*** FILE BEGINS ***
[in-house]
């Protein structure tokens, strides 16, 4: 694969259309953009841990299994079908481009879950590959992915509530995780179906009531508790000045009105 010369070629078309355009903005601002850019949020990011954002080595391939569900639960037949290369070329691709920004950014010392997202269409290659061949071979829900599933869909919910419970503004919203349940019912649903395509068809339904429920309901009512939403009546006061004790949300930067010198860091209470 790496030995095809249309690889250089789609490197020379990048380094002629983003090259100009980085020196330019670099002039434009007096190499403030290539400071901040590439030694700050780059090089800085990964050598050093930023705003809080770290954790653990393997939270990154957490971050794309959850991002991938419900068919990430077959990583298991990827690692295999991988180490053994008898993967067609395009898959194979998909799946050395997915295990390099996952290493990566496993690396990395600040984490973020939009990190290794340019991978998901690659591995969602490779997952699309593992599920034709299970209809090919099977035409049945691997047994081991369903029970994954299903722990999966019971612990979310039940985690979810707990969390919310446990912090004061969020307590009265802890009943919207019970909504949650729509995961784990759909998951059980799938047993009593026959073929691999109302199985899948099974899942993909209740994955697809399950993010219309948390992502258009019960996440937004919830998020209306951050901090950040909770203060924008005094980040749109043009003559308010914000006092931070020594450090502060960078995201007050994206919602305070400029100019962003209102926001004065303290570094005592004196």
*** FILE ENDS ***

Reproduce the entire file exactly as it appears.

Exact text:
[in-house]
């Protein structure tokens, strides 16, 4: 694969259309953009841990299994079908481009879950590959992915509530995780179906009531508790000045009105 010369070629078309355009903005601002850019949020990011954002080595391939569900639960037949290369070329691709920004950014010392997202269409290659061949071979829900599933869909919910419970503004919203349940019912649903395509068809339904429920309901009512939403009546006061004790949300930067010198860091209470 790496030995095809249309690889250089789609490197020379990048380094002629983003090259100009980085020196330019670099002039434009007096190499403030290539400071901040590439030694700050780059090089800085990964050598050093930023705003809080770290954790653990393997939270990154957490971050794309959850991002991938419900068919990430077959990583298991990827690692295999991988180490053994008898993967067609395009898959194979998909799946050395997915295990390099996952290493990566496993690396990395600040984490973020939009990190290794340019991978998901690659591995969602490779997952699309593992599920034709299970209809090919099977035409049945691997047994081991369903029970994954299903722990999966019971612990979310039940985690979810707990969390919310446990912090004061969020307590009265802890009943919207019970909504949650729509995961784990759909998951059980799938047993009593026959073929691999109302199985899948099974899942993909209740994955697809399950993010219309948390992502258009019960996440937004919830998020209306951050901090950040909770203060924008005094980040749109043009003559308010914000006092931070020594450090502060960078995201007050994206919602305070400029100019962003209102926001004065303290570094005592004196």